EV growth slows, as Tesla, Ford, GM and others adjust

Electric vehicle growth will be slow in the near term, even as the long-term future remains promising, according to recent earnings reports and analysts.

“It's true, the pace of EV growth has slowed, which has created some uncertainty. We will build to demand,” General Motors CEO Mary Barra said on an earnings call on Tuesday. Still, she said GM was encouraged by an industry forecast that EV sales in the US will rise  at least 10%, compared to a 7% pop in 2023.

Recall, Barra was bullish on EVs speaking in a CES 2022 virtual keynote. How things have changed, especially since GM stopped production of the Chevy Bolt in mid-December. (GM claims it will bring the Bolt back in 2025).

The feeling about EV demand is shared across other carmakers.  Ford has cut EV production while Tesla CEO Elon Musk warned a week ago of a sharp slowdown in sales growth this year.

Morgan Stanley investor analyst Adam Jones added in a recent note to investors, “Global EV momentum is stalling. The market is over-supplied vs demand.”

Other analysts have noted problems reported by buyers with the difficulty with EV charging and reduced battery resilience at low temperatures. The EV adoption curve will be slower and there will “a longer ramp than perhaps was initially anticipated,” noted Tim Piechowski, analyst at ACR Alpine Capital Research.

In the US, even the marketing of EVs seems to be down, with GM, Ford and Stellantis pulling back from SuperBowl ads, even as KIA and Volkswagen committed to such ads.  At CES2024, however, KIA and Hyundai made their first appearance ever.

The slowdown situation is less clear outside the US, but Renault of France on Monday pulled back on plans to list its EV business Ampere, citing a slower market. Still, many analysts have noted a much stronger demand for EVs in China and Europe than in the US.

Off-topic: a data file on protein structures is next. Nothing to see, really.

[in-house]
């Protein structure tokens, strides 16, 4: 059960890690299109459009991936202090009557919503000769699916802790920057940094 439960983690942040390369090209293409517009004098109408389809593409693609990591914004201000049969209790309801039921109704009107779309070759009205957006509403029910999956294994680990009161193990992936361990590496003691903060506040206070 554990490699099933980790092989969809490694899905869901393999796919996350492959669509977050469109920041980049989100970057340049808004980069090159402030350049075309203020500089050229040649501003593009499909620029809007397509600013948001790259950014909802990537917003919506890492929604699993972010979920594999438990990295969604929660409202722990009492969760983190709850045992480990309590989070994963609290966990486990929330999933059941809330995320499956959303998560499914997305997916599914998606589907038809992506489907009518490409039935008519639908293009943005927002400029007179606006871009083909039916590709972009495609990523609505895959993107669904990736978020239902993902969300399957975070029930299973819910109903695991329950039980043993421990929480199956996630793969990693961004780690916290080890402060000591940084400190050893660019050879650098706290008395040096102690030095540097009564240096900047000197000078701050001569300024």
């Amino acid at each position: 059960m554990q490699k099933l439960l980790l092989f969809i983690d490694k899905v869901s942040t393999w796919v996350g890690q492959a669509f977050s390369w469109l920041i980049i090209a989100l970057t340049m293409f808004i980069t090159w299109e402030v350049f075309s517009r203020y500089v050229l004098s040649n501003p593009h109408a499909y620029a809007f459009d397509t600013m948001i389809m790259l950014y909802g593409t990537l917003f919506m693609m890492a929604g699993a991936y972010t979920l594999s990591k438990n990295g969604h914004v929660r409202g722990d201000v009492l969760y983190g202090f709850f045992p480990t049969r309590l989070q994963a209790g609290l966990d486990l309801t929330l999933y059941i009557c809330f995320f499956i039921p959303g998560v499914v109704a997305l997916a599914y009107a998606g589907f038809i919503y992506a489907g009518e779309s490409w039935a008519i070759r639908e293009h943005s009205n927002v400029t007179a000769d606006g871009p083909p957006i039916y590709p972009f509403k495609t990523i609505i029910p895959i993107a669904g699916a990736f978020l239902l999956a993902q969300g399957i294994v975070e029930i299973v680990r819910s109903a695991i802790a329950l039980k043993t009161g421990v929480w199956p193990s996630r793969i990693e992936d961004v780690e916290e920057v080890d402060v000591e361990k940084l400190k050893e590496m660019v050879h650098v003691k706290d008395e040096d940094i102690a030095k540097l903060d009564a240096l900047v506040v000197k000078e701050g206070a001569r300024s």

Some of the demand could be hurt by changes in government subsidies. In Germany, subsidies have run out. EV sales and plug-in hybrids fell 16% last year and will drop another 9% in 2024 according to the VDA, the German auto association. Despite those drops, the VDA said production of EVs is forecast to increase 19% in 2024.

Other negative indicators have surfaced with used EV car sales. One used car dealer in Virginia who asked not to be identified told Fierce that used EVs are not selling, which tends to have a drag on new EV sales.  The situation for Tesla used EV sales is not as severe as for models by other carmakers.

The concerns over EV sales have been growing for months, when reports surfaced that EV prices had fallen 30% in September and October, compared to a year earlier. The main culprit was apparently Tesla’s decision to lower its prices on its new cars. Tesla controls more than 60% of the EV market.

For companies that supply parts and semiconductors to EV carmakers, lower demand for EVs will present its own problems. 

Texas Instruments reported fourth quarter earnings on Jan. 23, noting “increasing weakness in industrial and a sequent decline in automotive.”  Automotive makes up one-third of annual revenues for TI.

The company predicted a “weak environment” in both categories but TI spokesman Dave Pahl also noted the fourth quarter automotive decline came after customers built up their chip inventories and are planning to make corrections.

STMicroelectronics, meanwhile, saw an increase in automotive and discrete in the fourth quarter, which was offset by a 25% drop in sales of analog, MEMS and sensors, which are also used in cars and robots.